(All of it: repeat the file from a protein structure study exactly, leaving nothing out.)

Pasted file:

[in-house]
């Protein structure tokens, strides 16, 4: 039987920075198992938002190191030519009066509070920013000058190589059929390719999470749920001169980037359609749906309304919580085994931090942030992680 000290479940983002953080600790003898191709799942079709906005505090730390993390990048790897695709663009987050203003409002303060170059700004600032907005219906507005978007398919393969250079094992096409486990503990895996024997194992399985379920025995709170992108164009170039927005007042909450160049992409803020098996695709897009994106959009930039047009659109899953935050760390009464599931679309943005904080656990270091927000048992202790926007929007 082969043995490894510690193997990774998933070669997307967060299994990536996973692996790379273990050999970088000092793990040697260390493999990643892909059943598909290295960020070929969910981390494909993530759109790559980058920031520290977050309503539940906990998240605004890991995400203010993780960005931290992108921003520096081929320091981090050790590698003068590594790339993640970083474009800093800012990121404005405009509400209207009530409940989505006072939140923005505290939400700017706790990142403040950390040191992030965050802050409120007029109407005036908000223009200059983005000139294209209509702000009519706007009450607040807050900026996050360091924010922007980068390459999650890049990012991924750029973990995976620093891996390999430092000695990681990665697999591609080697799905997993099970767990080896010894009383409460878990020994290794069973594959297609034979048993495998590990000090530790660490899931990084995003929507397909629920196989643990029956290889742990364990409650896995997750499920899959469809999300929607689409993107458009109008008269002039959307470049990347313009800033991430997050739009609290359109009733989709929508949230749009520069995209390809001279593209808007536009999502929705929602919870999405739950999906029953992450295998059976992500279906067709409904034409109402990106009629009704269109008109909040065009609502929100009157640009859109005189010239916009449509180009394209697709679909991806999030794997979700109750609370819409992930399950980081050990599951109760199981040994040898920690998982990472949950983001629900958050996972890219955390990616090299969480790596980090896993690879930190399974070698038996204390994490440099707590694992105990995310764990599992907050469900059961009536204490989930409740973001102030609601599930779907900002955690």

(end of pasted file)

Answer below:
[in-house]
């Protein structure tokens, strides 16, 4: 039987920075198992938002190191030519009066509070920013000058190589059929390719999470749920001169980037359609749906309304919580085994931090942030992680 000290479940983002953080600790003898191709799942079709906005505090730390993390990048790897695709663009987050203003409002303060170059700004600032907005219906507005978007398919393969250079094992096409486990503990895996024997194992399985379920025995709170992108164009170039927005007042909450160049992409803020098996695709897009994106959009930039047009659109899953935050760390009464599931679309943005904080656990270091927000048992202790926007929007 082969043995490894510690193997990774998933070669997307967060299994990536996973692996790379273990050999970088000092793990040697260390493999990643892909059943598909290295960020070929969910981390494909993530759109790559980058920031520290977050309503539940906990998240605004890991995400203010993780960005931290992108921003520096081929320091981090050790590698003068590594790339993640970083474009800093800012990121404005405009509400209207009530409940989505006072939140923005505290939400700017706790990142403040950390040191992030965050802050409120007029109407005036908000223009200059983005000139294209209509702000009519706007009450607040807050900026996050360091924010922007980068390459999650890049990012991924750029973990995976620093891996390999430092000695990681990665697999591609080697799905997993099970767990080896010894009383409460878990020994290794069973594959297609034979048993495998590990000090530790660490899931990084995003929507397909629920196989643990029956290889742990364990409650896995997750499920899959469809999300929607689409993107458009109008008269002039959307470049990347313009800033991430997050739009609290359109009733989709929508949230749009520069995209390809001279593209808007536009999502929705929602919870999405739950999906029953992450295998059976992500279906067709409904034409109402990106009629009704269109008109909040065009609502929100009157640009859109005189010239916009449509180009394209697709679909991806999030794997979700109750609370819409992930399950980081050990599951109760199981040994040898920690998982990472949950983001629900958050996972890219955390990616090299969480790596980090896993690879930190399974070698038996204390994490440099707590694992105990995310764990599992907050469900059961009536204490989930409740973001102030609601599930779907900002955690």